File uploads are an important part of many websites and web apps. Users often want to upload images, videos, job application documents, blog articles, PDF files, and other kinds of files to a website for storage or for sharing with others. Uploading and accepting files from end-users can be challenging, especially when it comes to ensuring security and preventing malicious code and other issues. This article provides quick tips on how to handle uploading files on a website effectively and efficiently.
In computing, uploading refers to transmitting a local file to a remote system following the client-server model. This is typically done via a web browser or an FTP client, although it may also be done using other methods, such as through peer-to-peer file-sharing protocols. Uploading is the opposite of downloading, which is transmitting a file from a remote server to a local computer.
For example, suppose you have some older paper contracts that you want to digitize so that they’re easier to store and access. Using a scanner and some basic software, you can convert the hard copies into digital files that are ready for uploading to a cloud repository or a document management system like Blackboard Ally. In this case, the file is already in digital form and thus ready to be uploaded (the process of converting to a different format is called transcoding).
However, many files don’t exist in digital form or aren’t easy to convert into digital forms that can be easily uploaded. For instance, a paper-based book chapter or journal article might be too large to easily upload in its original form and might need to be converted first into a PDF or other format that can be easily uploaded.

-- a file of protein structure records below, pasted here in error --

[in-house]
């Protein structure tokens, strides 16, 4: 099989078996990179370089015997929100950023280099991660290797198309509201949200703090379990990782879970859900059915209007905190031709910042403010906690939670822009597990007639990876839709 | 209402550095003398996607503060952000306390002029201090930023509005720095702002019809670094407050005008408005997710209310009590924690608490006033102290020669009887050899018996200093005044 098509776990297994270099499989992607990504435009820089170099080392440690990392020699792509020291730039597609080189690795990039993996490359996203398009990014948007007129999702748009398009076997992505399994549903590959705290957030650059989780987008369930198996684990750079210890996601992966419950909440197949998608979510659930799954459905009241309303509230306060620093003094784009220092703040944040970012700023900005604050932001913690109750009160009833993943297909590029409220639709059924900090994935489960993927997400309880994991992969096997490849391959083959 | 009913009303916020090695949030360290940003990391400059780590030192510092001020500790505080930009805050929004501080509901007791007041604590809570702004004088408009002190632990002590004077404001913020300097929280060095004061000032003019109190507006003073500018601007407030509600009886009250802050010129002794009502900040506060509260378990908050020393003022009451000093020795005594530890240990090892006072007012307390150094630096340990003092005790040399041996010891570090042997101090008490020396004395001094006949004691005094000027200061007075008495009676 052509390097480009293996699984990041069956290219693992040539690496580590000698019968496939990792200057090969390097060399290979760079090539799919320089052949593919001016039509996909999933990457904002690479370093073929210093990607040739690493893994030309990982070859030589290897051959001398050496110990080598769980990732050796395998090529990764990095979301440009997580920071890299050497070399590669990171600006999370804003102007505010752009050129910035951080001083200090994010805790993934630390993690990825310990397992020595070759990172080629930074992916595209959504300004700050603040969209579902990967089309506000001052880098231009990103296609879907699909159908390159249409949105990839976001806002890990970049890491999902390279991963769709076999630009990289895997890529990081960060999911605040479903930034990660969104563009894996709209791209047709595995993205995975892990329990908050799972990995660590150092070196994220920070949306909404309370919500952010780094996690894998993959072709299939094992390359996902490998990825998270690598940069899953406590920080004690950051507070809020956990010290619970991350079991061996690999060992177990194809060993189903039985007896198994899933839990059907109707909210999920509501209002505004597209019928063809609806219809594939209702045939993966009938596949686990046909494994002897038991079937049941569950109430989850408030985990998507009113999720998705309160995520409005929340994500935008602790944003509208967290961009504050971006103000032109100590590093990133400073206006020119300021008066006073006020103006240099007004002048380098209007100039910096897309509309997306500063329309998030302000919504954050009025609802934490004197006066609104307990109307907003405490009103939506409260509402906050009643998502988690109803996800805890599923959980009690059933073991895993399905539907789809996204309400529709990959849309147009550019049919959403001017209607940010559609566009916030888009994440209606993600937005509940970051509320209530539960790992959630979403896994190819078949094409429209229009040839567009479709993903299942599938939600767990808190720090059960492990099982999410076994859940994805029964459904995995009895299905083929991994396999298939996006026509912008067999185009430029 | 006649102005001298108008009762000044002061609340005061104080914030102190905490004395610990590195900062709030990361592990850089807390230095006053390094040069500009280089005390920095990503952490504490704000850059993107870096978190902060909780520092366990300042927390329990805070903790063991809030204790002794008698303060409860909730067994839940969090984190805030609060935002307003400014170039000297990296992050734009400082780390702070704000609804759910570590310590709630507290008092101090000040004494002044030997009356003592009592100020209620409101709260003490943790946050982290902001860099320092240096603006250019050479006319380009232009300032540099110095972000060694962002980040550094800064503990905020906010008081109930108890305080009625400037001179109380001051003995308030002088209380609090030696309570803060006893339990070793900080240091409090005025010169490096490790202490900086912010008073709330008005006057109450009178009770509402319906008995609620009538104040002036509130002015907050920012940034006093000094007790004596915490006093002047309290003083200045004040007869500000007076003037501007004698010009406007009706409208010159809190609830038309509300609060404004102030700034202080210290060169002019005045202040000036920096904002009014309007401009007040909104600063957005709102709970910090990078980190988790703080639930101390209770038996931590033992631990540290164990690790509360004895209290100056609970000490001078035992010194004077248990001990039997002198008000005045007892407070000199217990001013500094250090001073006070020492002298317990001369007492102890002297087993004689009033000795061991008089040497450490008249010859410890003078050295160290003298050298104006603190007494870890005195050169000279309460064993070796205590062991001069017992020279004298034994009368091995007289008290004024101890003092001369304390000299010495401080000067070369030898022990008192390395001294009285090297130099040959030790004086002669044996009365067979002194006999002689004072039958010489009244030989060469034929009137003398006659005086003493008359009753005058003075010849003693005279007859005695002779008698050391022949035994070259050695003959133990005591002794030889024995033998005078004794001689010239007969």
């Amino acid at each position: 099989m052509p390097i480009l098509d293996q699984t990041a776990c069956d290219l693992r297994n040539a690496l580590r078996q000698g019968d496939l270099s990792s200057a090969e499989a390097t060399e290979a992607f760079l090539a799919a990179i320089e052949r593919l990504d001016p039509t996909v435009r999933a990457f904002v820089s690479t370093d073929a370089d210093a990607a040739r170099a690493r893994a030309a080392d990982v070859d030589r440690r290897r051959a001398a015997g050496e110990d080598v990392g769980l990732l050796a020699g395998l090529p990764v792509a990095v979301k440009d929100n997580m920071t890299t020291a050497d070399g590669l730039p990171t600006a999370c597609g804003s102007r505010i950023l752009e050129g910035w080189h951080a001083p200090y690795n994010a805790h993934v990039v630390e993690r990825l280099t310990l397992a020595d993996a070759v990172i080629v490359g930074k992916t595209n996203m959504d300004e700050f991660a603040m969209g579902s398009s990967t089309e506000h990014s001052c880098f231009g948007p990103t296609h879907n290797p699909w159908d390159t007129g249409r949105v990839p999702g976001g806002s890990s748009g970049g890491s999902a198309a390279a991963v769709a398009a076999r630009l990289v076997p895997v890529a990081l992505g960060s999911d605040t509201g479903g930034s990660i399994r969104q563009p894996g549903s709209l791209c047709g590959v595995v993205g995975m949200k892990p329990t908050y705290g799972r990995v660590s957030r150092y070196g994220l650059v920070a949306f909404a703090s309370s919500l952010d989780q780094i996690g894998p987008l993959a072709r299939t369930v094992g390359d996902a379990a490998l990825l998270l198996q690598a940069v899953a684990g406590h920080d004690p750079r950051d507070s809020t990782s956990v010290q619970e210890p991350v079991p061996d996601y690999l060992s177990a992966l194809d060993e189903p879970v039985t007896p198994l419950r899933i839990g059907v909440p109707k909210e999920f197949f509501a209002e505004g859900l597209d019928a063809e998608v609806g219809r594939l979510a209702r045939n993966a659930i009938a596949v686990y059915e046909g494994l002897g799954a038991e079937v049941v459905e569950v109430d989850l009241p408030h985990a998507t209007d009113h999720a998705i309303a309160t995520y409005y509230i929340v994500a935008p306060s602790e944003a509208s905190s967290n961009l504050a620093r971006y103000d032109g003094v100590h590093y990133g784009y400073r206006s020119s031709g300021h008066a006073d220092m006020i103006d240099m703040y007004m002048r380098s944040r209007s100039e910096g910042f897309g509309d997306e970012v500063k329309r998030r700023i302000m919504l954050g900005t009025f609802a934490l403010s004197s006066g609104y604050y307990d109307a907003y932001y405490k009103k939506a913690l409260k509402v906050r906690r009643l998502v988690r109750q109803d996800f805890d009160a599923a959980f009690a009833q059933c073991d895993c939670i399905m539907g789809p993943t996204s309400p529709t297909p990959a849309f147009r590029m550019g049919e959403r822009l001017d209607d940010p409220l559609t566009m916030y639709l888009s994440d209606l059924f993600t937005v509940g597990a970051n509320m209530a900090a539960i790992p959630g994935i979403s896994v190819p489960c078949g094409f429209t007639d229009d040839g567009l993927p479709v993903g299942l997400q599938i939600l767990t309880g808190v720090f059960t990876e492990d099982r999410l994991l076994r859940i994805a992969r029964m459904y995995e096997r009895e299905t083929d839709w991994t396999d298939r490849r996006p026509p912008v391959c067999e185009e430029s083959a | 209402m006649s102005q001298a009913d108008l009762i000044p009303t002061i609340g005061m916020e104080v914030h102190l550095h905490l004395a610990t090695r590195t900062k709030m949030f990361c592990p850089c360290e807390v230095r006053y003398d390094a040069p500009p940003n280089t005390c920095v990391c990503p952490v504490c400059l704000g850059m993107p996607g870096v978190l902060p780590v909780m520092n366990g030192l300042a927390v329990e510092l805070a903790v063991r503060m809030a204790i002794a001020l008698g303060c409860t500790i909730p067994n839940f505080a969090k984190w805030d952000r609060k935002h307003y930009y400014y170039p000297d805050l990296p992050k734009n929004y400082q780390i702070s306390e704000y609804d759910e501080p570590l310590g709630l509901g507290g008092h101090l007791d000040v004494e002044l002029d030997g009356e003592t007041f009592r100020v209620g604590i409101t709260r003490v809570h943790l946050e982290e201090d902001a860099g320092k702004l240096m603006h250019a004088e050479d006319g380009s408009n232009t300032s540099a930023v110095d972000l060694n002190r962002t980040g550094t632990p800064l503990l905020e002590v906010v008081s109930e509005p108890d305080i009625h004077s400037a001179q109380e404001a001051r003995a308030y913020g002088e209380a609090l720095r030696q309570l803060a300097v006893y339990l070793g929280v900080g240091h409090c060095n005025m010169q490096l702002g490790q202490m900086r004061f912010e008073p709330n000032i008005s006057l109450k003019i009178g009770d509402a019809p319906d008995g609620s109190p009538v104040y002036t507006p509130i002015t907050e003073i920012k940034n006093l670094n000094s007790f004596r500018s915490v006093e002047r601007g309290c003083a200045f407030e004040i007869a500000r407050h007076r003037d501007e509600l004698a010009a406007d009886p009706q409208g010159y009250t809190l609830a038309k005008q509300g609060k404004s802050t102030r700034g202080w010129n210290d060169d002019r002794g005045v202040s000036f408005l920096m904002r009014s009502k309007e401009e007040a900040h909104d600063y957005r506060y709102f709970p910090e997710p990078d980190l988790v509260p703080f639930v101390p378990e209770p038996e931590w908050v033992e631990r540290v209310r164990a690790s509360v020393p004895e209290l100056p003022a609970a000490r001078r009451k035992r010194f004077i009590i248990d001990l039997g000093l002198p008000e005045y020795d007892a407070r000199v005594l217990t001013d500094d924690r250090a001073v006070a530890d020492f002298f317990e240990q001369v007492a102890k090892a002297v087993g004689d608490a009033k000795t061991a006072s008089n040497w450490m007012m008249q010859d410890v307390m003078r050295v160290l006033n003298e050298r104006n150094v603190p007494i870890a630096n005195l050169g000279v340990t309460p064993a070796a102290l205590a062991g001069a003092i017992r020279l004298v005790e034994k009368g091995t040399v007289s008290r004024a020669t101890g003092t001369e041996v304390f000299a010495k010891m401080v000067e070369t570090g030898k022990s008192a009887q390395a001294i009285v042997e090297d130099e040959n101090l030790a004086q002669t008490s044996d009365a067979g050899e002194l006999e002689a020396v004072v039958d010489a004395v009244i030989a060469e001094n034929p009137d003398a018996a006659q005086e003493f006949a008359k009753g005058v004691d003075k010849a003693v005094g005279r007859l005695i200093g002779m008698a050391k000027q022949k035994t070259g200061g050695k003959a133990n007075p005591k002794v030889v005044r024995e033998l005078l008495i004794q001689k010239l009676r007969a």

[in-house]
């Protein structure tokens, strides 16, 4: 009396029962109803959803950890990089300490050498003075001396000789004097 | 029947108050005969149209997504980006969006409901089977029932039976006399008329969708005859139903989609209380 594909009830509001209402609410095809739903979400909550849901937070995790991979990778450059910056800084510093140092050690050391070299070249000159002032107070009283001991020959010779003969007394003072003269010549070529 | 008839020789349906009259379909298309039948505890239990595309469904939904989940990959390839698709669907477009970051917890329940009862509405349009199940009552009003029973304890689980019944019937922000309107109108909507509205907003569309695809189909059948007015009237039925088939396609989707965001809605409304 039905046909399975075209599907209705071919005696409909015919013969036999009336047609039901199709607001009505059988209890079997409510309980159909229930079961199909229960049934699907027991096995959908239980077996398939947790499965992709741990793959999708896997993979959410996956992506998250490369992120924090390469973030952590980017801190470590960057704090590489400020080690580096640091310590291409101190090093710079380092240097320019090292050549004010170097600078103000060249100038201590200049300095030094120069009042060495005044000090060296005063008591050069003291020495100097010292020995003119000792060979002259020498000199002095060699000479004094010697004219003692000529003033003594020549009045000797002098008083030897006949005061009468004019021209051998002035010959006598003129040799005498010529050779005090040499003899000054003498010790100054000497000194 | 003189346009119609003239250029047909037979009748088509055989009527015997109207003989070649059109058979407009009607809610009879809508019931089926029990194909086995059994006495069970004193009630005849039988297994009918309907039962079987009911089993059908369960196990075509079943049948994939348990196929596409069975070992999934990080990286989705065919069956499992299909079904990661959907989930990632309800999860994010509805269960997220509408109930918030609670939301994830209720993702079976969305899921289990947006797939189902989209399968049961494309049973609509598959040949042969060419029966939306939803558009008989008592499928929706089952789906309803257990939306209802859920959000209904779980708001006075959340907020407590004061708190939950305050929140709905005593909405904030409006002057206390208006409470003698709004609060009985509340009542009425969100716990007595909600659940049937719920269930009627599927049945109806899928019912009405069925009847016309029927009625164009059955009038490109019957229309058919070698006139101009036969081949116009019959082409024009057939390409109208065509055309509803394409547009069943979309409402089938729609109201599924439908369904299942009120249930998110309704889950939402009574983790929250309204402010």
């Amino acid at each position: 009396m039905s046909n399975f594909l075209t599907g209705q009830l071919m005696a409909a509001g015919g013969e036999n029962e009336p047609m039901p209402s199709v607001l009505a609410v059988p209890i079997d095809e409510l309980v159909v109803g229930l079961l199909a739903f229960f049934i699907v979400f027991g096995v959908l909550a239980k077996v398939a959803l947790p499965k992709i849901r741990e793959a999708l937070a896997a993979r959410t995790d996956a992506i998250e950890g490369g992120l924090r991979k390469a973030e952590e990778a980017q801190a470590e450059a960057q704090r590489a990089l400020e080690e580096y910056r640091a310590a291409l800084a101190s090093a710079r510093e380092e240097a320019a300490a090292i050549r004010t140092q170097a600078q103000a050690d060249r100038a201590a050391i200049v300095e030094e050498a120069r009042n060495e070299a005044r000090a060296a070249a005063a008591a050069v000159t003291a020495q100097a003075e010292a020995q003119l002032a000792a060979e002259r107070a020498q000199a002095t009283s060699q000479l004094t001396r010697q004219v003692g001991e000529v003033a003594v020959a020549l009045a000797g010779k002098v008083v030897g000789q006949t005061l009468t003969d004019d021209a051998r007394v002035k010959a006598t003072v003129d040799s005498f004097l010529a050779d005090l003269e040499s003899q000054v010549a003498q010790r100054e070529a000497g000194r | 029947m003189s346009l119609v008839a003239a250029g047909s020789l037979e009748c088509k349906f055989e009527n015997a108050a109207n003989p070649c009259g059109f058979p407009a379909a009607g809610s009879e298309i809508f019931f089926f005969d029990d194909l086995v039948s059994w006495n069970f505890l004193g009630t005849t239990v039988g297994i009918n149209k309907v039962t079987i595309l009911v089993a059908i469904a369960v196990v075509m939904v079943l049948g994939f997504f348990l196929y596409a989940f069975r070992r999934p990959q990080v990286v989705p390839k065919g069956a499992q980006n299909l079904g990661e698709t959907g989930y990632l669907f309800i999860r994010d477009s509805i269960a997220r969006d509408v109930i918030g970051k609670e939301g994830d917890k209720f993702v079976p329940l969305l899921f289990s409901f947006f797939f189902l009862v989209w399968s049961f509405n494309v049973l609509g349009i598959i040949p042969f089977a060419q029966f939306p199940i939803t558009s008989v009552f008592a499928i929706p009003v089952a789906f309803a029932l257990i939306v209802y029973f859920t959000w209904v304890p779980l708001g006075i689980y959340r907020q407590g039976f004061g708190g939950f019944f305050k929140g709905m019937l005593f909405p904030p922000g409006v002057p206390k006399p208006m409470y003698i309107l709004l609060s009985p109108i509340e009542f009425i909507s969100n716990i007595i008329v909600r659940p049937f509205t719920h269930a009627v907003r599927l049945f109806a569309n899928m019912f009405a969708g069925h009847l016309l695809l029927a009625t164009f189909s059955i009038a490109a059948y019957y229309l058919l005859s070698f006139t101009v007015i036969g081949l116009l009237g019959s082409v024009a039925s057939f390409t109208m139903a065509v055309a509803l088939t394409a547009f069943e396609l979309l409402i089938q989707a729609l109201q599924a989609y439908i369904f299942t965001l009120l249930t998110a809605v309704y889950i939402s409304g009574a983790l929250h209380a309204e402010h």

Another problem is that some file types aren’t safe to accept or upload, for example, executable files, which are programs capable of executing commands and can contain malicious code. For these reasons, it’s essential to ensure that any system that allows user-submitted files has a whitelist of accepted file formats and rejects all other ones.
For websites and web apps that allow file uploads, it’s also important to ensure that the file is named appropriately. For example, an image file should be titled with a description that clearly indicates what the file is about. This helps to avoid mishaps like accidental uploads of offensive or copyrighted material. Adding a wikilink to an article in which the file will be used is a good idea, too, since it will make it easy for other editors to find and use the file in an appropriate context. Also, a clear name makes it easier for the file to be found in searches and helps to keep track of which article the file is meant for. This is particularly important for Wikipedia, where many files are used in multiple articles. Upload Files